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Little things have meaning. I recently had a birthday, and I got some pretty great gifts. It got me thinking about descriptions, how the right one can be just as perfect for a reader as the family heirloom I got from my grandmother was for me. Or like how each one can be like a delicious little cake (I didn’t have any stock images of presents, I had pictures of cake. It probably says something about me that I deliberately chose to store such a picture on my computer.)

Now I get to make a metaphor!

  • There are some details that sweep (money, gift cards, always welcome)
  • Some things that don’t quite work (gifts we put in our closets or give away)
  • Some things that are pretty good but unspecific (gifts you technically asked for but find out you don’t need or it’s not quite what you wanted)
  • Some things that have meaning (something the person gave you that is perfect because they know you)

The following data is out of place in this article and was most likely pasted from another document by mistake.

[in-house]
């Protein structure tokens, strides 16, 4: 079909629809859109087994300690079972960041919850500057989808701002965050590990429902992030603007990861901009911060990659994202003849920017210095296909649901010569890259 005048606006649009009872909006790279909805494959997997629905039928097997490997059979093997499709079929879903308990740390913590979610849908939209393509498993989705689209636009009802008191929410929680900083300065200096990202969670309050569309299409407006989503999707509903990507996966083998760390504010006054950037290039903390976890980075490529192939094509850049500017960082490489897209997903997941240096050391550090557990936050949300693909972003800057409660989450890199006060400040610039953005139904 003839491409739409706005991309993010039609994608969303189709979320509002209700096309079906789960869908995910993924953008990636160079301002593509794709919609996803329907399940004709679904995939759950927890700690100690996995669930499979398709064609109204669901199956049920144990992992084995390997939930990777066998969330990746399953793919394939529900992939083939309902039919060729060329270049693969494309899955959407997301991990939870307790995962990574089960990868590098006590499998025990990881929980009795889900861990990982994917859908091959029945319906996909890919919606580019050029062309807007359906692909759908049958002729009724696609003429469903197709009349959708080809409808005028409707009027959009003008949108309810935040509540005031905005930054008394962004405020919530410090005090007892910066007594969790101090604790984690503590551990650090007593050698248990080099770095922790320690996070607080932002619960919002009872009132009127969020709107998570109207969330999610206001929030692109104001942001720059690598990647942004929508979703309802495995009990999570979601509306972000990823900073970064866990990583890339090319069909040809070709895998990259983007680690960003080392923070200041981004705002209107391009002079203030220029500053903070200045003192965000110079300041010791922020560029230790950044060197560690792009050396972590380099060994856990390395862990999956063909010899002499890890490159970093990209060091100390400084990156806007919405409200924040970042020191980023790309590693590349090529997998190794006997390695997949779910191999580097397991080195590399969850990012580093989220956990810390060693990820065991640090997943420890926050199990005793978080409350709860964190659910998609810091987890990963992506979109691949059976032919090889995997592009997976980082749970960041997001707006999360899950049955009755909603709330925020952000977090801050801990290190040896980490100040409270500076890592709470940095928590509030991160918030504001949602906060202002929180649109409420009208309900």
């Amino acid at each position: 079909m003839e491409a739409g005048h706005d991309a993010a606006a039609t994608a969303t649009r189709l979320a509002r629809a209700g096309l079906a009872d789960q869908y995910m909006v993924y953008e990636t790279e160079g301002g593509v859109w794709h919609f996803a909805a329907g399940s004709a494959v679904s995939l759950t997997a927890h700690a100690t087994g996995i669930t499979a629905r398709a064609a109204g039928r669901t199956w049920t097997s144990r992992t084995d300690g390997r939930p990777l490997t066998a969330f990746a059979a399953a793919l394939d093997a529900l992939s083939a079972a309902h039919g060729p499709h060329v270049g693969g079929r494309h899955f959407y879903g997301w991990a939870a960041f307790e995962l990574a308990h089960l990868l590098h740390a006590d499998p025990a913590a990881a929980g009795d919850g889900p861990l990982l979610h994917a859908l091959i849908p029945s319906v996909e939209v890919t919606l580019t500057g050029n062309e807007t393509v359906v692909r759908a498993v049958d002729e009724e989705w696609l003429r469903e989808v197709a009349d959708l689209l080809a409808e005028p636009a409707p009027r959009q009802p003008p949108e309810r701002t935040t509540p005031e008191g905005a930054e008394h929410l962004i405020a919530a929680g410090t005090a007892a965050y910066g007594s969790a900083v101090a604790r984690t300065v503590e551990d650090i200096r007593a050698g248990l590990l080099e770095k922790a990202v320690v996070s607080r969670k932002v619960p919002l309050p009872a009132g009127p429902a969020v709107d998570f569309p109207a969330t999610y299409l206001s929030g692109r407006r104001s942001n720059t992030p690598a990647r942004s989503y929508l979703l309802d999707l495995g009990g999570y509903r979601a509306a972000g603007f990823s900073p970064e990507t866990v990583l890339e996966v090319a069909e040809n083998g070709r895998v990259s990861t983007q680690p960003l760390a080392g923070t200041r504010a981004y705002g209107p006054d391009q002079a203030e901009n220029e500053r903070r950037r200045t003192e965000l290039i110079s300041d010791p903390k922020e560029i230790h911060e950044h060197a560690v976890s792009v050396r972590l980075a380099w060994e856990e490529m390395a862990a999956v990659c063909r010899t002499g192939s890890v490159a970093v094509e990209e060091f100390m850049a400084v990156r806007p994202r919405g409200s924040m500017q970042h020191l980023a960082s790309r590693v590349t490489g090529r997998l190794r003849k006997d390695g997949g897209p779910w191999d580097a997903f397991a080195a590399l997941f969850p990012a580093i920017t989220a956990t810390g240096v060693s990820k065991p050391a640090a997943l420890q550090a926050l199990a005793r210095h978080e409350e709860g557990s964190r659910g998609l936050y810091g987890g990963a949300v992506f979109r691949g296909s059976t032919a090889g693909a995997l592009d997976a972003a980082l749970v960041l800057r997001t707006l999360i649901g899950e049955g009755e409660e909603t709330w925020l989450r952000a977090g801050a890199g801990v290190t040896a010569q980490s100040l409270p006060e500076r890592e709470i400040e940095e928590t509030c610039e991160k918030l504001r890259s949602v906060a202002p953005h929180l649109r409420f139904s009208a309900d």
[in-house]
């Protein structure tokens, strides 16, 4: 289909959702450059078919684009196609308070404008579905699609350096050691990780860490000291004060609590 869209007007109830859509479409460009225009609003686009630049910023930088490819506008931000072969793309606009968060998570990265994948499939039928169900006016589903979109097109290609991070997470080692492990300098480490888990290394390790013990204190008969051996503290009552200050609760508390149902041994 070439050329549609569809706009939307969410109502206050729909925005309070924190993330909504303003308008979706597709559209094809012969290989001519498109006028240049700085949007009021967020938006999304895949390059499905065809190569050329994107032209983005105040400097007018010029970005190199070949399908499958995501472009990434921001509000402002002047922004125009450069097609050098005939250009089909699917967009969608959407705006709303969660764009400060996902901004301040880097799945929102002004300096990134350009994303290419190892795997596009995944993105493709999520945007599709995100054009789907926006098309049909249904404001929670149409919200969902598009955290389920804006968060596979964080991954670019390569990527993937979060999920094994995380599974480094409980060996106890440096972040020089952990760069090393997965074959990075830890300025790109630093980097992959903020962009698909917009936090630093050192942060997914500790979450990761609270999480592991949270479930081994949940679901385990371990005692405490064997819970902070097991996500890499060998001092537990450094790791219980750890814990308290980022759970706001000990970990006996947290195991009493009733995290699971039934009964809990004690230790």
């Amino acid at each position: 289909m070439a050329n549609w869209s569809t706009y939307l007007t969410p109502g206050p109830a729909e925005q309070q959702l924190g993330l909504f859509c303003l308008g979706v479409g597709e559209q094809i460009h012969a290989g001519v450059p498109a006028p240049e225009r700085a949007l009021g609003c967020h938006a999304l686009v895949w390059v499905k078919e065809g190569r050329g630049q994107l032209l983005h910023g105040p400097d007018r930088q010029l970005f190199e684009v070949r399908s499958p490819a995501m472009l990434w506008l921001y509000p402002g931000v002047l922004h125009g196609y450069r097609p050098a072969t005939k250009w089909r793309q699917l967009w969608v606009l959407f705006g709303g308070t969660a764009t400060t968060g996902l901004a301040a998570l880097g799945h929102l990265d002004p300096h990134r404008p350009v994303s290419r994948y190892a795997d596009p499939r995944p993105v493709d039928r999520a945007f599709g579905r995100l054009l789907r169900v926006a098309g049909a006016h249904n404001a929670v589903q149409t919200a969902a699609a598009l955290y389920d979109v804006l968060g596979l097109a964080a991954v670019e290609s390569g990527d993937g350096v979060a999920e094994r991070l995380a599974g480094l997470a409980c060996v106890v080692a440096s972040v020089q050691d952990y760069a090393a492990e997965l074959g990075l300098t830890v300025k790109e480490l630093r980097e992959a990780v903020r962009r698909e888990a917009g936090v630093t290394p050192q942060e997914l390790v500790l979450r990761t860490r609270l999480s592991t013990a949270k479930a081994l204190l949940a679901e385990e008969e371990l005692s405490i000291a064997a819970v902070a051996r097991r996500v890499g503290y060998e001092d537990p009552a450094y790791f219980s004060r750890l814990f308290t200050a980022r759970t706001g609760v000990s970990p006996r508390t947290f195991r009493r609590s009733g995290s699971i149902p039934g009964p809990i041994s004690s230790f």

• And some things that create their own meaning and push the story forward (the things you didn’t think you wanted but becomes something you can’t do without)

I actually think that all of these have a place in good writing. (Kind of. Some of them are more stretching.) There are moments when sweeping, generalized details let us move on the parts of the story with more to offer, and same with the unspecific. And sometimes the little details that don’t quite mesh can help the reader notice important imagery.

The last two are the best, though, because in writing even the longest epic, every word counts. Each description has to be tailored and each word chosen with care to be perfect for the moment it’s in. Sometimes the perfect word is a little boring, but sometimes it creates the perfect moment in the book. And sometimes a description takes on a life of its own and inspires an aspect of a story you hadn’t even imagined.

Descriptions are (kind of) gifts the writer gives to the reader, those little details that help them create their own vision of the world, that make it more vivid. The more carefully chosen those gifts, the more use and enjoyment the recipient gets out of it.

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